The newest buzzword – “power foods”

What is a power food and what is all the hype?

We are hearing a lot about power-foods. But do foods really have power? Why are so many organizations and diet industry leaders talking about power-foods? Are power-foods brand new or have they been around for years?  These seem like simple questions. Certainly the term power-food has caught our attention. Michigan State University Extension says that what first needs to be understood is that buzzwords are used to do just that, catch our attention. They turn a tag line into something new and interesting and most buzzwords aren’t real words at all.

All foods can have an impact on our bodies. One thing research concludes is that it’s not the power of the food itself but rather the effect the food has on the body. For example, the food’s nutrition value, energy levels, mood and psychological feelings and other physical symptoms like bloating and cramps. 

There is no doubt that food affects us in a variety of ways:        

  • Foods to boost energy – Red meats, fish and poultry, soybeans, lentils, spinach and fortified cereals.
  • Foods to help us feel calm – Too much caffeine can be a culprit in anxiety and the jitters. Spikes in blood sugar can also affect our moods.
  • Foods that cause spikes in blood sugar – To help prevent drastic spikes and drops in blood sugar, your meals and snacks should be based around lean protein, healthy fats and unrefined carbohydrates. That means loading up on brown rice, whole-grain bread and pasta, whole oats and of course, fruits, veggies and legumes.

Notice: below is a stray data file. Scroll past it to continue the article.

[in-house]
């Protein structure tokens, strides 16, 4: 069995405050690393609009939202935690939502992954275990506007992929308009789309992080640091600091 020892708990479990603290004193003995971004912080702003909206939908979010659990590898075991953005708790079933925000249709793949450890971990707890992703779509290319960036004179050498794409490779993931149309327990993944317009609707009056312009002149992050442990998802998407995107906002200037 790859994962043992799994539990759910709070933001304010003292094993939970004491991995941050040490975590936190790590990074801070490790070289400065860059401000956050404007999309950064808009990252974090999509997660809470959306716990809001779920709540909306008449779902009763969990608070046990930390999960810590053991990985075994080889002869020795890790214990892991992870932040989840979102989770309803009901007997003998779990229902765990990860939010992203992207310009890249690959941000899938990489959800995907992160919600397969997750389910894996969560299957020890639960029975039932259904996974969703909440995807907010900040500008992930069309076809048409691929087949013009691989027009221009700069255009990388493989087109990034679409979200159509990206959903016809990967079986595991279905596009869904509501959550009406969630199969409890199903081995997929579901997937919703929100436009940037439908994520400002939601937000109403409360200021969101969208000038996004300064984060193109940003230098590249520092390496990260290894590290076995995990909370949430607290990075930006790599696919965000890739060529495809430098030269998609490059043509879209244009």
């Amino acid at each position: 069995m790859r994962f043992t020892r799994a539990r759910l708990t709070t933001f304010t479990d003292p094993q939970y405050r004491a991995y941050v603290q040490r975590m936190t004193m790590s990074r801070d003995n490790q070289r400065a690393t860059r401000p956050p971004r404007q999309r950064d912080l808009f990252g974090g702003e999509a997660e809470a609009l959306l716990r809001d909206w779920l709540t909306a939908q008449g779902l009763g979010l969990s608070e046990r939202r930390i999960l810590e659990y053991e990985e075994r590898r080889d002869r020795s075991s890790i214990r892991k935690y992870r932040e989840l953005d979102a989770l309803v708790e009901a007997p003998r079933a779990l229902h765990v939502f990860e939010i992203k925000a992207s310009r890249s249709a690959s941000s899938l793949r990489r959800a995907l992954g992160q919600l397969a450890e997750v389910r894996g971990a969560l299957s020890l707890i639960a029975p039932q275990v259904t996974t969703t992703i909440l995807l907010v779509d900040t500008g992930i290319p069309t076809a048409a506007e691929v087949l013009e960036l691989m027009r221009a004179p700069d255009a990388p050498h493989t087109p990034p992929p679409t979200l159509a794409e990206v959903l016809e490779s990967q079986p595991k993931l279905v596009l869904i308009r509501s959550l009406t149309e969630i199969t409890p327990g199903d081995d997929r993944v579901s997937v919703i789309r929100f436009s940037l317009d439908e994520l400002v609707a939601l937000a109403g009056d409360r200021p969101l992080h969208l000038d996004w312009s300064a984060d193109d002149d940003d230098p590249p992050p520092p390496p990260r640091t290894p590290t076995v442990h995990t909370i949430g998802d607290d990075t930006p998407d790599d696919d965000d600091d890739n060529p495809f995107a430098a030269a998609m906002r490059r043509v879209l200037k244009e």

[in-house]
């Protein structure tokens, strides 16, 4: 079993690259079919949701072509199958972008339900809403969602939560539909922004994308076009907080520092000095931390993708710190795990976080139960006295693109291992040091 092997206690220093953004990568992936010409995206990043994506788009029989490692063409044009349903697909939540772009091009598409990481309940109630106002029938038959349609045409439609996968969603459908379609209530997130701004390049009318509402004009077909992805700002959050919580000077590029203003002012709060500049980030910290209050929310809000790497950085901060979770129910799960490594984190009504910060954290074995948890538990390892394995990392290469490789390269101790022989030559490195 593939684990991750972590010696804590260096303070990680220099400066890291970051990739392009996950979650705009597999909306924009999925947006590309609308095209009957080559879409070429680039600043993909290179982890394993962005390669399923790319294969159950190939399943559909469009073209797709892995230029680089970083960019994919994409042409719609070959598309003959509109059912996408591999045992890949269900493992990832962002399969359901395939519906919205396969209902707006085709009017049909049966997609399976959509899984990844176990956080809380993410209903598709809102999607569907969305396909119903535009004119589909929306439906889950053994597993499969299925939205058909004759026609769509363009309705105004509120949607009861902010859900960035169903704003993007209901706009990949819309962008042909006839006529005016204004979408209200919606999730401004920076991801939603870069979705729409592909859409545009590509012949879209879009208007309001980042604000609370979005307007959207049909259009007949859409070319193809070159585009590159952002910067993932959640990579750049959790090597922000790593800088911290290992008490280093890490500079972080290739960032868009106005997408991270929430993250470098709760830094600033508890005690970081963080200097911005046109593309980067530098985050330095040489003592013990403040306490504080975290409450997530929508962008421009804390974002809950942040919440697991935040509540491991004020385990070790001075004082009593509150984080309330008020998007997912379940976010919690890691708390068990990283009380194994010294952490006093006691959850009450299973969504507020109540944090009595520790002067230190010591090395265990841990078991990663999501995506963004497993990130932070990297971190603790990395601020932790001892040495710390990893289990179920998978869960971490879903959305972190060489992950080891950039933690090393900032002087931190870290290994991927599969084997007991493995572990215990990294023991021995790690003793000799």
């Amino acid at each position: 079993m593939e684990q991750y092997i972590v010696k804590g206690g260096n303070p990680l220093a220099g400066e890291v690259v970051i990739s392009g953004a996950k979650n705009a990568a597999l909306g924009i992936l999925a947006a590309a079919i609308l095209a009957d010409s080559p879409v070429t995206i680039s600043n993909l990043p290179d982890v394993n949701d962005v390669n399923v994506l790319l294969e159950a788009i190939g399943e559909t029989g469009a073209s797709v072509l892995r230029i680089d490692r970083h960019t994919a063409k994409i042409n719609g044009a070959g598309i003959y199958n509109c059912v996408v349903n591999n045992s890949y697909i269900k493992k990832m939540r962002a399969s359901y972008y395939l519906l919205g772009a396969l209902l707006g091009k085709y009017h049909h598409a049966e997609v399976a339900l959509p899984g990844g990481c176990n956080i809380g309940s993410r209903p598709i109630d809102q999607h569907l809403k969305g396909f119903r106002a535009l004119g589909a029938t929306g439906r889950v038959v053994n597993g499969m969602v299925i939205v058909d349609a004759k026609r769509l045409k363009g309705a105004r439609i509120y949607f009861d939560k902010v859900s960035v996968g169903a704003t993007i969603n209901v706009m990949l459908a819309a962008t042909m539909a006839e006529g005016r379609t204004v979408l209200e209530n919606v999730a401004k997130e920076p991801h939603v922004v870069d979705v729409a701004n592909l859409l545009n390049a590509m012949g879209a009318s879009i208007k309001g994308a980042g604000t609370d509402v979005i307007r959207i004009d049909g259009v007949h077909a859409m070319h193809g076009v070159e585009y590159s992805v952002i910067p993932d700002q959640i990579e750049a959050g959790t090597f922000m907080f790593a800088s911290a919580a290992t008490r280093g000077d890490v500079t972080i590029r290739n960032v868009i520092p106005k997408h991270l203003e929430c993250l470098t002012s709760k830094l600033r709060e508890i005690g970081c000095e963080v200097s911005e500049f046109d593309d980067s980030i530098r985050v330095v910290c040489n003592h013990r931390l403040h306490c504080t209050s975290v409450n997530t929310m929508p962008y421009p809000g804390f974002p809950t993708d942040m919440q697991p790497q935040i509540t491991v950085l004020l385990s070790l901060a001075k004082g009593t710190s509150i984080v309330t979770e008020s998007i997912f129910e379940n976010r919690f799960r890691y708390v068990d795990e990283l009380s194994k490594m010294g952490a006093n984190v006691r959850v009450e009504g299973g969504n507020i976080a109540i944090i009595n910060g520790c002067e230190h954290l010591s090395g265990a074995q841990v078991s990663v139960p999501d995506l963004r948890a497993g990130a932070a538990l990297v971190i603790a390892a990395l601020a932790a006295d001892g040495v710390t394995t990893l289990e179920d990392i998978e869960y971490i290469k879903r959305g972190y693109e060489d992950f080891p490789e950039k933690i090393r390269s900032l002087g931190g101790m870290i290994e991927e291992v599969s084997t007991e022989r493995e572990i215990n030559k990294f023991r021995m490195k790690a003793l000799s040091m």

• Help us be sharp – Omega-3’s are loaded with fatty acids that help promote well-functioning synapses which keep neurons in the brain firing more effectively. Fatty, omega-3-rich are found in fish like mackerel, trout, herring, tuna and salmon.
  • Make us feel bloated or experience gas –Veggies and legumes are great for you. But certain ones like beans, broccoli, cabbage and cauliflower can produce gas, leaving you with major bloating. Carbonated drinks can also increase bloating
  • Curb cramps – If you’re low on electrolytes like potassium or magnesium, you may experience cramps.  For magnesium, try raw spinach, mackerel, squash or pumpkinseed. To boost potassium try sweet potatoes, tomatoes sauces and purees, beat greens and yogurt. Calcium from low-fat milk as well as tofu can help too. In addition, dehydration can cause cramps, so be sure to stay hydrated.

What’s most important about food is learning about its nutritional value.  According to MyPlate there is not one specific group of power foods. Instead, foods are based on nutritional value, which need to be included in a healthy, balanced diet.

MyPlate food groups:

  • Fruits – focus on fruits
  • Veggies – vary your vegetables
  • Grains – make at least half your grains whole grain
  • Proteins – go lean with protein
  • Dairy – consume calcium enriched foods
  • Oils – Oils are fats that are liquid at room temperature, like the vegetable oils used in cooking. Oils come from many different plants and from fish. Oils are not a food group, but they provide essential nutrients. Therefore, oils are included in USDA food patterns.

Foods grouped into power foods might not be ‘one size fits all.’ We may not all have the same daily nutritional requirements. For those with specific nutritional needs or those with chronic health conditions such as diabetes, food is both a nutrient and a source of remedy. Also, different age groups have different and more specific nutrition needs.

First and foremost, check with your health care provider to learn about your individual nutritional needs. Become a label reader; understand food packaging to identify portion size, fats and other ingredients. 

To learn more about nutrition and chronic disease visit http://www.choosemyplate.gov/  and http://msue.anr.msu.edu/. 

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